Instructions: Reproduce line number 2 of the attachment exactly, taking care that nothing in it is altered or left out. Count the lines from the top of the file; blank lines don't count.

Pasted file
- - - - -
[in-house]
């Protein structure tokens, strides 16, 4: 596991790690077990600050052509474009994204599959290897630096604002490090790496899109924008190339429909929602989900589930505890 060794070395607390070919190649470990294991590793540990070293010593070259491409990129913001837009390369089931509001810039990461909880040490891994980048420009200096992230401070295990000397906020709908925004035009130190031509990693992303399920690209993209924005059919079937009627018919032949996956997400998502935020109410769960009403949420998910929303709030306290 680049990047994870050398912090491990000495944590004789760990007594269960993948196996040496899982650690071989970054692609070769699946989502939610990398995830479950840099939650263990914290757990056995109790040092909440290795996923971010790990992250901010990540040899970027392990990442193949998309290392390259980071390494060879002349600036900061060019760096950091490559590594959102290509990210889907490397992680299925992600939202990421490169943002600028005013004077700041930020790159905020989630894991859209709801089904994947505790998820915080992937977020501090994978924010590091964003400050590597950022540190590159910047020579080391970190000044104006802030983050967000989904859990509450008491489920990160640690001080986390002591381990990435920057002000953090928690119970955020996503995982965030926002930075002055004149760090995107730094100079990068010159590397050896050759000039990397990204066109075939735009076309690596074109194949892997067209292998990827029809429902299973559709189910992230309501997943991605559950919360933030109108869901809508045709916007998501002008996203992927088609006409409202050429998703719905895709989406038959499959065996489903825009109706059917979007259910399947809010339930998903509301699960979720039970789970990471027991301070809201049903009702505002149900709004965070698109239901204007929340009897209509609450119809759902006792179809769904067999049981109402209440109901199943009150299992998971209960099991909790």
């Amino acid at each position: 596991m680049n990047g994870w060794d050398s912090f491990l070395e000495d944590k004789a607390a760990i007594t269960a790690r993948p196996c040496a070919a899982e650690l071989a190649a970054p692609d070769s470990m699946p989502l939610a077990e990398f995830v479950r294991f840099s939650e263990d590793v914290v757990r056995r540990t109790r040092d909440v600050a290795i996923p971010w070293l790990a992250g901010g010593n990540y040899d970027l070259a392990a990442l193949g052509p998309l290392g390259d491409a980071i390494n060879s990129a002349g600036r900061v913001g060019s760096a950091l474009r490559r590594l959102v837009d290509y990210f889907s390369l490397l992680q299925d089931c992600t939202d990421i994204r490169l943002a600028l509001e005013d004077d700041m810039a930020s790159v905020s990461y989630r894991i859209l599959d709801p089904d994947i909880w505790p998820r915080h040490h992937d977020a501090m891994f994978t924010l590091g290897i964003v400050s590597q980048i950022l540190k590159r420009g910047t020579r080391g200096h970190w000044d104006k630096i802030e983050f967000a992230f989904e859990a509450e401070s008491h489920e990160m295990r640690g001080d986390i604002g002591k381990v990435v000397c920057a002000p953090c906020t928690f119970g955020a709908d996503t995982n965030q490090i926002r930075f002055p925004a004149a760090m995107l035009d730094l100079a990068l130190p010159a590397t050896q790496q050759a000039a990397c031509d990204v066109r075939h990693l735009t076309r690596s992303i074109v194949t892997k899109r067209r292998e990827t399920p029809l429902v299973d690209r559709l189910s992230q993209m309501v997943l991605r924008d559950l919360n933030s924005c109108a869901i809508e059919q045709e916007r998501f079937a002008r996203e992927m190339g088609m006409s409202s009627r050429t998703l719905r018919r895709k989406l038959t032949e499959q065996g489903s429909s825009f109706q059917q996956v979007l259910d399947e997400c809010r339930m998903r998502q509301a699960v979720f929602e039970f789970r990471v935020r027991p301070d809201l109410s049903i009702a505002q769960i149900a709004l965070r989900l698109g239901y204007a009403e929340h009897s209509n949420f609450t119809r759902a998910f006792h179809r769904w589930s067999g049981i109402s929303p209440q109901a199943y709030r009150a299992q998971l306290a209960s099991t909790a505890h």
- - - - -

């Protein structure tokens, strides 16, 4: 596991790690077990600050052509474009994204599959290897630096604002490090790496899109924008190339429909929602989900589930505890 060794070395607390070919190649470990294991590793540990070293010593070259491409990129913001837009390369089931509001810039990461909880040490891994980048420009200096992230401070295990000397906020709908925004035009130190031509990693992303399920690209993209924005059919079937009627018919032949996956997400998502935020109410769960009403949420998910929303709030306290 680049990047994870050398912090491990000495944590004789760990007594269960993948196996040496899982650690071989970054692609070769699946989502939610990398995830479950840099939650263990914290757990056995109790040092909440290795996923971010790990992250901010990540040899970027392990990442193949998309290392390259980071390494060879002349600036900061060019760096950091490559590594959102290509990210889907490397992680299925992600939202990421490169943002600028005013004077700041930020790159905020989630894991859209709801089904994947505790998820915080992937977020501090994978924010590091964003400050590597950022540190590159910047020579080391970190000044104006802030983050967000989904859990509450008491489920990160640690001080986390002591381990990435920057002000953090928690119970955020996503995982965030926002930075002055004149760090995107730094100079990068010159590397050896050759000039990397990204066109075939735009076309690596074109194949892997067209292998990827029809429902299973559709189910992230309501997943991605559950919360933030109108869901809508045709916007998501002008996203992927088609006409409202050429998703719905895709989406038959499959065996489903825009109706059917979007259910399947809010339930998903509301699960979720039970789970990471027991301070809201049903009702505002149900709004965070698109239901204007929340009897209509609450119809759902006792179809769904067999049981109402209440109901199943009150299992998971209960099991909790």